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Glaucoma (chronic simple glaucoma ) is painless, causeless, genetically pre-determined and runs in the family where it is characterized by high pressure inside the eye(majority cases)if not controlled can damage the optic nerve and structure of the eye leading to irreversible blindness.
How do you develop glaucoma?
There is a fluid in the front part of the eye known as the aqueous humor which is continuously formed and drained at the corner of the eye also known as the angle of anterior chamber. When there is an imbalance of the aqueous fluid either over production of the fluid or drainage channels are clogged, then pressure starts rising, once the pressure is high it damages the inner structure of the eye and the optic nerve.

Building up Pressure

Causes Optic Nerve

Open-angle glaucoma occurs when the eye’s drainage system becomes clogged overtime

A part of this system, called the trabecular mechwork

Who is at risk of Glaucoma?

Everyone is at risk of Glaucoma. However certain groups are at higher risk than others. The following groups are at a higher risk of developing Glaucoma:

  • Africans (six to eight times more common than in Caucasians)
  • People over 60 years of age
  • Family members with glaucoma (risk factor increases by four to nine times)
  • Asians (primary angle closure glaucoma)
  • Steroid users
  • Those who have had eye injuries
  • Diabetics
  • Previously done eye operation like Cataract, corneal transplant can lead to glaucoma

Types of glaucoma:

  1. Primary open angle glaucoma(Chronic simple Glaucoma)
  2. Primary closed angle glaucoma.
  3. Secondary open angle glaucoma.
  4. Low tension Glaucoma.
  • Primary open angle glaucoma (also known as Chronic Simple Glaucoma) – (POAG) is the most common type of glaucoma. Formation of the fluid in the eye gives nutrition to the crystal lenses of the cornea, after giving nutrition to the eye fluid is drained in the anterior chamber. In any given time, there is proper balance in the drainage of the fluid, when the balance is broken it can damage the delicate part of the eye including optic nerve.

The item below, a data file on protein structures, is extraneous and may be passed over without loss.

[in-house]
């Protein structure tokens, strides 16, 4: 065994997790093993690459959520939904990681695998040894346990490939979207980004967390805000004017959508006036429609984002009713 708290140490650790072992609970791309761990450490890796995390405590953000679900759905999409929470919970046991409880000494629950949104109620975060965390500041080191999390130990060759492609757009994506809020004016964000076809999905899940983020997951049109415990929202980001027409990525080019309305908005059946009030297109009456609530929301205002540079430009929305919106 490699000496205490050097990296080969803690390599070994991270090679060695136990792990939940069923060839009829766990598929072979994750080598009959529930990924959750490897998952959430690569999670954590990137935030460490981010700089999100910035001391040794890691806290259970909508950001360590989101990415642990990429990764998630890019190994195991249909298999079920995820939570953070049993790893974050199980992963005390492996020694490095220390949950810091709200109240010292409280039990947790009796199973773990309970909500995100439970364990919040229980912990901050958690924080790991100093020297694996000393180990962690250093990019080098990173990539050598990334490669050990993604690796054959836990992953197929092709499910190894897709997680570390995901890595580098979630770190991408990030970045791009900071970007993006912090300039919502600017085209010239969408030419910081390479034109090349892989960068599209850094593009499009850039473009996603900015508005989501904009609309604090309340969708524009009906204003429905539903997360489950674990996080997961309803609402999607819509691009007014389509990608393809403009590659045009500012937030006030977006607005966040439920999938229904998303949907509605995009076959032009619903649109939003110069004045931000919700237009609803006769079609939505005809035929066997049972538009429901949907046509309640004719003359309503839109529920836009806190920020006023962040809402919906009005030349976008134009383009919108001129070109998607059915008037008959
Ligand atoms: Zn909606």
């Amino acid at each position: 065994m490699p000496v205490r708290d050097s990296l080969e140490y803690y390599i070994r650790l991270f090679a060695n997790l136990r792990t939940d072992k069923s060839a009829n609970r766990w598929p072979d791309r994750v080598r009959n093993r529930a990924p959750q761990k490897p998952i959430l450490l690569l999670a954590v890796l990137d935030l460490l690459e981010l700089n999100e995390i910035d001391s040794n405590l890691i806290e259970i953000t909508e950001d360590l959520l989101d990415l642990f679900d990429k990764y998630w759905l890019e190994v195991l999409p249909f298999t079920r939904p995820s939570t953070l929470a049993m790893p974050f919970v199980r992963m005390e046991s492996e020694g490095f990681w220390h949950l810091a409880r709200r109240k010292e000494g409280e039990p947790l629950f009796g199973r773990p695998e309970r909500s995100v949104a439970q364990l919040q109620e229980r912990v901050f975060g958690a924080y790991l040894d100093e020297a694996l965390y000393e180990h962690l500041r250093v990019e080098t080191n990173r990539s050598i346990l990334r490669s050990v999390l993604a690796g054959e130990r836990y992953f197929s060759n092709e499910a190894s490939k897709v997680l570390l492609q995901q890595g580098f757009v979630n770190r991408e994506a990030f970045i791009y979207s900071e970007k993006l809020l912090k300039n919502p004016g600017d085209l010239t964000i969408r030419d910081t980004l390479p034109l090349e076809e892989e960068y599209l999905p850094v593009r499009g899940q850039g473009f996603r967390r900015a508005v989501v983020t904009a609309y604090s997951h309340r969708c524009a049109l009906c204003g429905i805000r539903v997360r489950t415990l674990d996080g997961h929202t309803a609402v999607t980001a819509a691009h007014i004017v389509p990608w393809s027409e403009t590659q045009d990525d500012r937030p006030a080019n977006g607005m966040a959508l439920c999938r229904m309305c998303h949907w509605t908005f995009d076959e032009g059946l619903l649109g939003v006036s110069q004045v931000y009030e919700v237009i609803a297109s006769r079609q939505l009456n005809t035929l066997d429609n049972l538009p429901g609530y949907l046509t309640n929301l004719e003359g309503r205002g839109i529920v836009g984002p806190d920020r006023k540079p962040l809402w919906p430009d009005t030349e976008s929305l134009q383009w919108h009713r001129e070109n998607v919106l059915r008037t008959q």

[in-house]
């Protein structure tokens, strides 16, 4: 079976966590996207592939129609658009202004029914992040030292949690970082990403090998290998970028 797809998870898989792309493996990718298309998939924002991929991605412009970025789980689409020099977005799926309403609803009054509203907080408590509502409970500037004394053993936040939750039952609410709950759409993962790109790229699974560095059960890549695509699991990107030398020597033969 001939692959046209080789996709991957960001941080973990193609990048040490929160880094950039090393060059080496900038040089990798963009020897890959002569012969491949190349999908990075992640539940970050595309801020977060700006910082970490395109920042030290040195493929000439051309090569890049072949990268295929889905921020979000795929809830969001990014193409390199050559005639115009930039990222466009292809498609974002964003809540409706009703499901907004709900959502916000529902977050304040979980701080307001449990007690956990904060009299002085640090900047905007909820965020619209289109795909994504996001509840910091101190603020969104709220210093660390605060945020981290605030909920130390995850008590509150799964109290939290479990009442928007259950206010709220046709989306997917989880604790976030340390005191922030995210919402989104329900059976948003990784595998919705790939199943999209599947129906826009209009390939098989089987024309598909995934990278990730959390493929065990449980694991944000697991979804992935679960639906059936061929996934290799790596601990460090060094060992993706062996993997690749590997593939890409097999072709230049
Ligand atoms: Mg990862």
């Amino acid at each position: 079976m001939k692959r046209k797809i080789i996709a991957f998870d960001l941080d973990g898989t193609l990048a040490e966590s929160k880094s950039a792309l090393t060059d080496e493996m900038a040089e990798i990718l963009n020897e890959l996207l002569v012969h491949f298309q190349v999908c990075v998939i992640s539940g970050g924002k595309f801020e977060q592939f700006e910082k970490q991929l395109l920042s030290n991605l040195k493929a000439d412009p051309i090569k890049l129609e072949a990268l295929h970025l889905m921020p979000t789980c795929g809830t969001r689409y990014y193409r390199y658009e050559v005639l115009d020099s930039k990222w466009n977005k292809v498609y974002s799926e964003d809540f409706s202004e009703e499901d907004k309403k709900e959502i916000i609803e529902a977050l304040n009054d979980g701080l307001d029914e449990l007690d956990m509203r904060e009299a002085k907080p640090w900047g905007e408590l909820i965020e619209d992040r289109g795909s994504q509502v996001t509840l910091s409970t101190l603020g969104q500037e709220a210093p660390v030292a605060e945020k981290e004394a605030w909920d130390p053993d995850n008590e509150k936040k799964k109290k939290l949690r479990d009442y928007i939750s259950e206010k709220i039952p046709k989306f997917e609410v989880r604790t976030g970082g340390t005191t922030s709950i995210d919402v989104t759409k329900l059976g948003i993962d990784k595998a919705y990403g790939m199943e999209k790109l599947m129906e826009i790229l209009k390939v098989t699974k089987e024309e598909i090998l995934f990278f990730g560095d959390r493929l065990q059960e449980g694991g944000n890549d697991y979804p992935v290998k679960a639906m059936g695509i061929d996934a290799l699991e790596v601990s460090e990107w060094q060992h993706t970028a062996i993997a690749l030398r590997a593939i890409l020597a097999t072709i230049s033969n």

Intra-Ocular pressure is checked by a Tonometer which is known
as Applanation tonometry around 3 millimeter of the Applanation tonometer, normal pressure is about 16-17mm of mercury. Here cornea is indented and pressure of the eye is recorded. Here thickness’ of the cornea is an important factor.

The cornea is thicker than normal that is more than 500 microns, then Glaucoma is over estimated, when the cornea is thinner than 500 microns then Glaucoma is under estimated, there is a conversion chart to convert the correct pressure.

In glaucoma the cup of the optic nerve starts enlarging and becoming deep and there is a shifting of the cup on the nasal side and blood vessels are going on the other side. Because of the high pressure going from the optic nerve, center of the retina is damaged.

Diagnosis of Glaucoma can be established by structural changes due to intraocular pressure on OCT examination or functional changes due to high intraocular pressure damaging the optic nerve.

What is optic nerve? It is a paired nerve that transmits visual information from the retina to the brain.

Optical coherence tomography (OCT) is a commonly used imaging modality in the evaluation of glaucoma. This machine will detect how much damage glaucoma has done to the optic nerve and central part of retina.

Optic Nerve Normal head here the white area

Cup of the Optic Nerve  is enlarging ( white area)


Due to high pressure inside the eye it damages the optic nerve and its fibres. This creates damage in the visual fields. It is an important tool in the diagnosis and management of Glaucoma.

It is used to examine the patient’s visual field, at least three times in a year to evaluate the severity and to monitor progression of the disease.


As shown in the diagram in dark room the patient is asked to look at the black screen of Field Analyzer and technician is going to show blinking lights coming from side to the center and patient is given hand held beeper to alert technician when patient sees the light. At the end of examination visual field is displayed on the chart as shown below.